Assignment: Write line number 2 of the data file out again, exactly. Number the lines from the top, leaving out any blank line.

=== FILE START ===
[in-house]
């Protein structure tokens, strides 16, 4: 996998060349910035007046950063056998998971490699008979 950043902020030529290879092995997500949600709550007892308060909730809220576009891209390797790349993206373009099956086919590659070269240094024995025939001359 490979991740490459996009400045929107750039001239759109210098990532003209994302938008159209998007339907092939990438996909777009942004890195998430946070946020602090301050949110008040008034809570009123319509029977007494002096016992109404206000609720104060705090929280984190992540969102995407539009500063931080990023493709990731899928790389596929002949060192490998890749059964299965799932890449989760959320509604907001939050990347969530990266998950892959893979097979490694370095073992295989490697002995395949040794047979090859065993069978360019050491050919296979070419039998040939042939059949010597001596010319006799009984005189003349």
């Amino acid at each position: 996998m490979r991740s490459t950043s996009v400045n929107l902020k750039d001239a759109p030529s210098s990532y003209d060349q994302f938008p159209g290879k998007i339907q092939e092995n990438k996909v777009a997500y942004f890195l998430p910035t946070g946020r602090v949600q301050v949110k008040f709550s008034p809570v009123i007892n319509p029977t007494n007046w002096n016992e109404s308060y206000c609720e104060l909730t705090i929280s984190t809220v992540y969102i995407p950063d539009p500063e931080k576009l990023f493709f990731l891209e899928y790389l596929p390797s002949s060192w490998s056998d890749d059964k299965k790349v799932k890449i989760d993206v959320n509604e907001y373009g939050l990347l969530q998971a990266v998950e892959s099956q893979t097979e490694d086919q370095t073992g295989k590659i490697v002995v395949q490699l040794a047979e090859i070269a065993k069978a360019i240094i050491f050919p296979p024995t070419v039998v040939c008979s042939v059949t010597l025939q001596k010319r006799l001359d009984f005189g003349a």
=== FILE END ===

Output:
């Protein structure tokens, strides 16, 4: 996998060349910035007046950063056998998971490699008979 950043902020030529290879092995997500949600709550007892308060909730809220576009891209390797790349993206373009099956086919590659070269240094024995025939001359 490979991740490459996009400045929107750039001239759109210098990532003209994302938008159209998007339907092939990438996909777009942004890195998430946070946020602090301050949110008040008034809570009123319509029977007494002096016992109404206000609720104060705090929280984190992540969102995407539009500063931080990023493709990731899928790389596929002949060192490998890749059964299965799932890449989760959320509604907001939050990347969530990266998950892959893979097979490694370095073992295989490697002995395949040794047979090859065993069978360019050491050919296979070419039998040939042939059949010597001596010319006799009984005189003349």